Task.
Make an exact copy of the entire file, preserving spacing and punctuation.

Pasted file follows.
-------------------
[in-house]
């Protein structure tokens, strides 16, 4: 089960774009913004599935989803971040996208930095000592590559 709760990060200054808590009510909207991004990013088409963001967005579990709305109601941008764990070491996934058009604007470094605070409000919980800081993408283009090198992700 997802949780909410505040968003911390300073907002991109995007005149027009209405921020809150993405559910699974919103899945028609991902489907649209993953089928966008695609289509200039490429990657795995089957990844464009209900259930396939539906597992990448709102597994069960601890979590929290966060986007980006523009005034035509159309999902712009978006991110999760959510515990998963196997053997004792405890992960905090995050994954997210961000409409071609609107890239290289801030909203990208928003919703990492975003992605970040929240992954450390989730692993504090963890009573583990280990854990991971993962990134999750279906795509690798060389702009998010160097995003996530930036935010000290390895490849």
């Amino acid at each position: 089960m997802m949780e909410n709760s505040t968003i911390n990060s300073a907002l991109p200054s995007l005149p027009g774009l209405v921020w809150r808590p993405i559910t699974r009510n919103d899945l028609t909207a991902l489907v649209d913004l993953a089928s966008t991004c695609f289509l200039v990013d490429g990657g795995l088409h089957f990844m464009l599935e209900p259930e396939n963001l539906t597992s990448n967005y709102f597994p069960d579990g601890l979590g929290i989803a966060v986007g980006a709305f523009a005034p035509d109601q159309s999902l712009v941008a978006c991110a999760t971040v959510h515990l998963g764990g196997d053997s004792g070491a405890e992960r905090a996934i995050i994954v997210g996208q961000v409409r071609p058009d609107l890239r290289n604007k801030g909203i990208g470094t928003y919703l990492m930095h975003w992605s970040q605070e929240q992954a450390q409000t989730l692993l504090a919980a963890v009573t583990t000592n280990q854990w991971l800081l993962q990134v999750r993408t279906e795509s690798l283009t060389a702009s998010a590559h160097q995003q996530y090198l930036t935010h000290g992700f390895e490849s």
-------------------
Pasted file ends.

[in-house]
């Protein structure tokens, strides 16, 4: 089960774009913004599935989803971040996208930095000592590559 709760990060200054808590009510909207991004990013088409963001967005579990709305109601941008764990070491996934058009604007470094605070409000919980800081993408283009090198992700 997802949780909410505040968003911390300073907002991109995007005149027009209405921020809150993405559910699974919103899945028609991902489907649209993953089928966008695609289509200039490429990657795995089957990844464009209900259930396939539906597992990448709102597994069960601890979590929290966060986007980006523009005034035509159309999902712009978006991110999760959510515990998963196997053997004792405890992960905090995050994954997210961000409409071609609107890239290289801030909203990208928003919703990492975003992605970040929240992954450390989730692993504090963890009573583990280990854990991971993962990134999750279906795509690798060389702009998010160097995003996530930036935010000290390895490849």
């Amino acid at each position: 089960m997802m949780e909410n709760s505040t968003i911390n990060s300073a907002l991109p200054s995007l005149p027009g774009l209405v921020w809150r808590p993405i559910t699974r009510n919103d899945l028609t909207a991902l489907v649209d913004l993953a089928s966008t991004c695609f289509l200039v990013d490429g990657g795995l088409h089957f990844m464009l599935e209900p259930e396939n963001l539906t597992s990448n967005y709102f597994p069960d579990g601890l979590g929290i989803a966060v986007g980006a709305f523009a005034p035509d109601q159309s999902l712009v941008a978006c991110a999760t971040v959510h515990l998963g764990g196997d053997s004792g070491a405890e992960r905090a996934i995050i994954v997210g996208q961000v409409r071609p058009d609107l890239r290289n604007k801030g909203i990208g470094t928003y919703l990492m930095h975003w992605s970040q605070e929240q992954a450390q409000t989730l692993l504090a919980a963890v009573t583990t000592n280990q854990w991971l800081l993962q990134v999750r993408t279906e795509s690798l283009t060389a702009s998010a590559h160097q995003q996530y090198l930036t935010h000290g992700f390895e490849s």